Those who have been faithfully awaiting the conclusion of the May, 1999, column about surveys will have an early
holiday gift--the gift of anticipation, since it will now appear in November rather than October. This was done
in order that we can prepare for the holidays by remembering that regardless of whether you think you consistently
help people with ionizing radiation or get discouraged that we can't cure everybody, at least you can assure yourself
that you did whatever you could to make your interaction with that person as supportive as possible. We are assisted
in this, and often surpassed in this, by the therapists and nurses with whom we work, and one of the great things
about most departments is that those who are too rough or impersonal with their patients often are winnowed out
of the group by their peers. This is accomplished either with subtle but persistent pressure or simply by placing
that person's film badge under the beam for a few treatments.
Keeping ourselves reminded of the importance of kindness and consideration is critical but lapses can occur.
I hope that the following letter will keep us aware of how our actions and attitudes can be perceived. Barry Friedman
is a professional writer and comedian whose mother went through a traumatic and ultimately fatal course with breast
cancer. Mr. Friedman wrote this letter to her medical oncologist:
I am writing this before my mother dies because I don't want my judgment, or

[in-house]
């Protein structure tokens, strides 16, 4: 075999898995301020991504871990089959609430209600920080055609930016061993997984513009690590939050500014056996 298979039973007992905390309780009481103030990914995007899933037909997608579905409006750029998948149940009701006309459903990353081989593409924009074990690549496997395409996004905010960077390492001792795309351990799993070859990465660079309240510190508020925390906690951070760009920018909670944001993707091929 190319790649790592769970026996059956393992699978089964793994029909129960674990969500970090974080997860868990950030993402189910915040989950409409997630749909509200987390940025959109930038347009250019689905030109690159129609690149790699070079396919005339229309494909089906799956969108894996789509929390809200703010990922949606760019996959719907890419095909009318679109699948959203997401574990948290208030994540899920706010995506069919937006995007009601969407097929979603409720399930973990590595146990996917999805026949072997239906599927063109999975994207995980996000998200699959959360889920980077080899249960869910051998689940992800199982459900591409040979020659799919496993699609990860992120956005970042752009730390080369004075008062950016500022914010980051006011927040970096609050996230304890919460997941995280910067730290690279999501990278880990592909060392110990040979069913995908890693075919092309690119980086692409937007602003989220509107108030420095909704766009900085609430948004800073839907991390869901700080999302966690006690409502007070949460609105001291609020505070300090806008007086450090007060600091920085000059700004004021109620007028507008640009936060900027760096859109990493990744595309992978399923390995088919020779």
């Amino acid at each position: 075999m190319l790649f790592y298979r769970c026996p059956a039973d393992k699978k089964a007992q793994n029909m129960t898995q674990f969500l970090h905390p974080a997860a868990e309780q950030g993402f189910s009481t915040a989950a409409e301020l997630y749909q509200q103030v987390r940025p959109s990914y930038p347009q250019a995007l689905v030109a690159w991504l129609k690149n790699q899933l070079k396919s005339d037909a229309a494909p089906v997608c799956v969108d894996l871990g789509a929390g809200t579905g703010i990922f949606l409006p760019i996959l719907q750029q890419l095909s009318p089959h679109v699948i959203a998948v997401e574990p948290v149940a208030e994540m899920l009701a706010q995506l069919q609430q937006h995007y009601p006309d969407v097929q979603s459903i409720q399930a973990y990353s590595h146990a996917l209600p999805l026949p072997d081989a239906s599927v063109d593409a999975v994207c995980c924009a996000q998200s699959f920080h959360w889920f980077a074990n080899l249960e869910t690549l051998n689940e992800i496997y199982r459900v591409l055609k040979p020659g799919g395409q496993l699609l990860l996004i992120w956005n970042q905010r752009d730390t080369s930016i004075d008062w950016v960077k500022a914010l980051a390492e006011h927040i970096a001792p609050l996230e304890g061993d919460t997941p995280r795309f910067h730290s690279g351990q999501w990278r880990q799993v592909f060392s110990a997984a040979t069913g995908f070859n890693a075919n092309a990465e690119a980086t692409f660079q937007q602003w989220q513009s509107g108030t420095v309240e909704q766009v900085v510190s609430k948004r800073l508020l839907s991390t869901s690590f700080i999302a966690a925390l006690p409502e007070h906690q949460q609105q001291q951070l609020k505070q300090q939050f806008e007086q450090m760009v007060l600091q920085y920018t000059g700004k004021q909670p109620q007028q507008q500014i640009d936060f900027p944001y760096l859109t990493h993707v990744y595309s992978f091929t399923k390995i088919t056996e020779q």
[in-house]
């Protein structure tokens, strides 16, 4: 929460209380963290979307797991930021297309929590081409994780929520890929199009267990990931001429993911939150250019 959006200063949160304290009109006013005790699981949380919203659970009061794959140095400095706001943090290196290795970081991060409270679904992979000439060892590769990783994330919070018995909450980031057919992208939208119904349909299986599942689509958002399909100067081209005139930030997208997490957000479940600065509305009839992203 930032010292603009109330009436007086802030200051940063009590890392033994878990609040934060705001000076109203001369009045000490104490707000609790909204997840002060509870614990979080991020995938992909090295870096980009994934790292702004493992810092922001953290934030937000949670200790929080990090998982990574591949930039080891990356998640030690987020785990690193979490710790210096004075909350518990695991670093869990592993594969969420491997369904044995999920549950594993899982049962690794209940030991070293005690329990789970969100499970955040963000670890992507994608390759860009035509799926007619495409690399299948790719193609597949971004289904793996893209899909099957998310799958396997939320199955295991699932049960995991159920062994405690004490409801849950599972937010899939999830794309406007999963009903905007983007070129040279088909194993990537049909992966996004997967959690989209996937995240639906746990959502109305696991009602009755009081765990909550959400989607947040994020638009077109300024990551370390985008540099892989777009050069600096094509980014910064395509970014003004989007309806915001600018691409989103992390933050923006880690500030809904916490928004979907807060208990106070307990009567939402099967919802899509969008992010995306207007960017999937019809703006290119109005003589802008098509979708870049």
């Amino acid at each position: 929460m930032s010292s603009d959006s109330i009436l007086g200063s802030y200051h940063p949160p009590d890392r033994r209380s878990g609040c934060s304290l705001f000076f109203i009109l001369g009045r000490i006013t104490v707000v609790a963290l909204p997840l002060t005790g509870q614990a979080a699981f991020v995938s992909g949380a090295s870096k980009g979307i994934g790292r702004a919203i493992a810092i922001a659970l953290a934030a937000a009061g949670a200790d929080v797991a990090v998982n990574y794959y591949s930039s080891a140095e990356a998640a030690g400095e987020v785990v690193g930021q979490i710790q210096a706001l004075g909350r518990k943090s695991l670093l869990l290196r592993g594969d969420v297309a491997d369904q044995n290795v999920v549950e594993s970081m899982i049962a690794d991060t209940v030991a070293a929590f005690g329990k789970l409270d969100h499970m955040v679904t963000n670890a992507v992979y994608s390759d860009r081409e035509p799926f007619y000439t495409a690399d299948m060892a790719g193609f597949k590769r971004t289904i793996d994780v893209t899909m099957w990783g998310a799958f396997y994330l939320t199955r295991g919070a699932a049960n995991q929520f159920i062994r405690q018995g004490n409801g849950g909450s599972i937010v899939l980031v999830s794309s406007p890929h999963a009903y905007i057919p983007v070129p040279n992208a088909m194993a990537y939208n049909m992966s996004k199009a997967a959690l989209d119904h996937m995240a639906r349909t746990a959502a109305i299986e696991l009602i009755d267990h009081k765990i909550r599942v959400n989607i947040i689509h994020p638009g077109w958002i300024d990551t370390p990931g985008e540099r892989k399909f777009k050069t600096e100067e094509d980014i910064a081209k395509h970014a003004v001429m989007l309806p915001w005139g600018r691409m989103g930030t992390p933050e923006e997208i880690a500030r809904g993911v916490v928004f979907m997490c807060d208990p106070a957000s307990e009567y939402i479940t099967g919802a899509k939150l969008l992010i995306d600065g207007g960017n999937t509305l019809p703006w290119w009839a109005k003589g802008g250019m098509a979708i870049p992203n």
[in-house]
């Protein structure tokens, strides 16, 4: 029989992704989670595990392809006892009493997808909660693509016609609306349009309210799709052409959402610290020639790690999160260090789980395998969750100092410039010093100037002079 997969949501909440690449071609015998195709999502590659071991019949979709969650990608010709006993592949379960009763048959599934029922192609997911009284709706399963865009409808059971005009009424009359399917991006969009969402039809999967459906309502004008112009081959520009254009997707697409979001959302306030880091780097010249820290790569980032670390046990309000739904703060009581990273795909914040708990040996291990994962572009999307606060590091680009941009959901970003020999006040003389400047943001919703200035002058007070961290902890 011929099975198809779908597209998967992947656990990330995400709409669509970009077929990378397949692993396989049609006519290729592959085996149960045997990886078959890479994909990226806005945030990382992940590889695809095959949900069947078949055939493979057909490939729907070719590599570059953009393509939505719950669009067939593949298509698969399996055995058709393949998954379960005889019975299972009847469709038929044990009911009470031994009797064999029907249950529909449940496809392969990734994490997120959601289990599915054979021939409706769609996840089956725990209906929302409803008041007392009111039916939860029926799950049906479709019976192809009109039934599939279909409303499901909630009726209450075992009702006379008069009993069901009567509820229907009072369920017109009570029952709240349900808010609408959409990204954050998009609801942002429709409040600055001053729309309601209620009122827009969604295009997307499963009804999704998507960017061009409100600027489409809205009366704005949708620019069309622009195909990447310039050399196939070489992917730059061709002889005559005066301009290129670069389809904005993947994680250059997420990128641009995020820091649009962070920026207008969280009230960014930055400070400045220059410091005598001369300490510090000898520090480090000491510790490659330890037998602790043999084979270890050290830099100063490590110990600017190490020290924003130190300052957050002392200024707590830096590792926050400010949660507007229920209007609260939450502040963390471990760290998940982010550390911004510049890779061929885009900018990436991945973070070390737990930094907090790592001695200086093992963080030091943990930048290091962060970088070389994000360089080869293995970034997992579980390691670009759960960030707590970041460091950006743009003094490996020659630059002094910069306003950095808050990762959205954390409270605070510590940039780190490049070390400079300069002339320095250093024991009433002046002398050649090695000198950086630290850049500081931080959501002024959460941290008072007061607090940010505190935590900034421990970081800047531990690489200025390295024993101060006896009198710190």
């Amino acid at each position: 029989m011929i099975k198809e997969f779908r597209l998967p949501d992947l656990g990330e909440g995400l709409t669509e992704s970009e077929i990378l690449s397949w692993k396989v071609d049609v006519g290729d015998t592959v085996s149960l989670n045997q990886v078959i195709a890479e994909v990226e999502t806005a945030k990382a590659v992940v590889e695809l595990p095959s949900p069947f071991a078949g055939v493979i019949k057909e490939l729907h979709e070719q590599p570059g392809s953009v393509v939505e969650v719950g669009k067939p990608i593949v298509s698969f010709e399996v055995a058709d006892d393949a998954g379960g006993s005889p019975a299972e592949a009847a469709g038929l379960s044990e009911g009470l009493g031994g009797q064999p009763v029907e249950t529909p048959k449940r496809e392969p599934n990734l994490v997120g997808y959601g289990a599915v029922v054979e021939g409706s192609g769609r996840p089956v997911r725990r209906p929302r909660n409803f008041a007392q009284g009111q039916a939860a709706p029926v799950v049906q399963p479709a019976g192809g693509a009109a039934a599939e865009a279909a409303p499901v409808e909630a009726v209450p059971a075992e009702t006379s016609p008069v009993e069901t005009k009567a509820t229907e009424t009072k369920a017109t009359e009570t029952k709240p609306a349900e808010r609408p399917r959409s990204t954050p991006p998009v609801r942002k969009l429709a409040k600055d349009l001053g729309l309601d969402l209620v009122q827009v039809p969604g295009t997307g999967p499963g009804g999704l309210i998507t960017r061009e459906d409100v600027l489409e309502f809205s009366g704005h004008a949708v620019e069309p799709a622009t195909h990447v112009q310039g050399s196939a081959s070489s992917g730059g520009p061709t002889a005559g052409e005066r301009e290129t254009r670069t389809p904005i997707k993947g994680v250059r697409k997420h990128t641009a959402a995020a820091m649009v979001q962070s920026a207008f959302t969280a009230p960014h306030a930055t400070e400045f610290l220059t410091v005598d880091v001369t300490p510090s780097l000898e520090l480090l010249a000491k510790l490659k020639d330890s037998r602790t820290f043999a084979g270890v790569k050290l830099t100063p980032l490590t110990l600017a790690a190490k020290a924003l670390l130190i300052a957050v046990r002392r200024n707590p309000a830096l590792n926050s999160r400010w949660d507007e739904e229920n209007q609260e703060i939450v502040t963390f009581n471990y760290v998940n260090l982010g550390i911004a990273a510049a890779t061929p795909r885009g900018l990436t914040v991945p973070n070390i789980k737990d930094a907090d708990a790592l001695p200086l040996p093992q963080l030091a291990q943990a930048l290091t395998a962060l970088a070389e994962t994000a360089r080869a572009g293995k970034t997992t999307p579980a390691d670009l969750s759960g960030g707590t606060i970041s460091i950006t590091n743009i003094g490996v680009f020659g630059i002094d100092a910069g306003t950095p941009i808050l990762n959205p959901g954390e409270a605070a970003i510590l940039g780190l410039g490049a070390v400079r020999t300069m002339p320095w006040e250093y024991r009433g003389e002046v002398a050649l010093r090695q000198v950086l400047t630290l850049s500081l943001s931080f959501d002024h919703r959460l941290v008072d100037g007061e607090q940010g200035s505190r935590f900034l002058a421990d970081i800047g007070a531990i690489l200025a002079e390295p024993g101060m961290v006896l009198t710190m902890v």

your assessment of it, to be clouded by my grief. I won't send it until she dies.
Your treatment of her has been professional, competent, and timely. You minimized
her pain and discomfort, especially now, at the end, and, in retrospect, your decision not to start her on a full
regimen of chemotherapy (with all its debilitating side effects) saved her from months of agony. For that, I thank
I write, then, about the nebulous topic of doctor/patient/family relations.
There's no good way to say this: your bedside manner was as sensitive as an auto
mechanic's working on a recalled Chevrolet; you were perfunctory, bordering on rude, and experienced.
In the eighteen months you treated my mother, you never once called to check
on her. When she came in for her monthly Aredia treatments--and granted this was not her actual appointment (a
distinction lost on her, I promise you), you never asked what you could do to make her life easier, never took
the time to see how she was coping psychologically, and never tried to allay any of her fears. During the last
appointment she had with you, you let her know the only reason you set aside time for questions was because your
nurse asked you to. Did it never occur to you that it might be a good idea?
When she cracked her ribs early last year, you told my parents it was no surprise
to you that might happen. It was to them.
Once, when my father called you, you called him back...collect. You weren't on
vacation, not at a conference, but in another part of the state.
We recently had to cancel an appointment because my mother literally couldn't
get out of bed. Again, no one from your office called to inquire about her condition.
As to the matter of our family, your reluctance to talk to anyone but my father
was expedient but irresponsible. My brother, sister, and I know you're busy; we know you can't tell the same story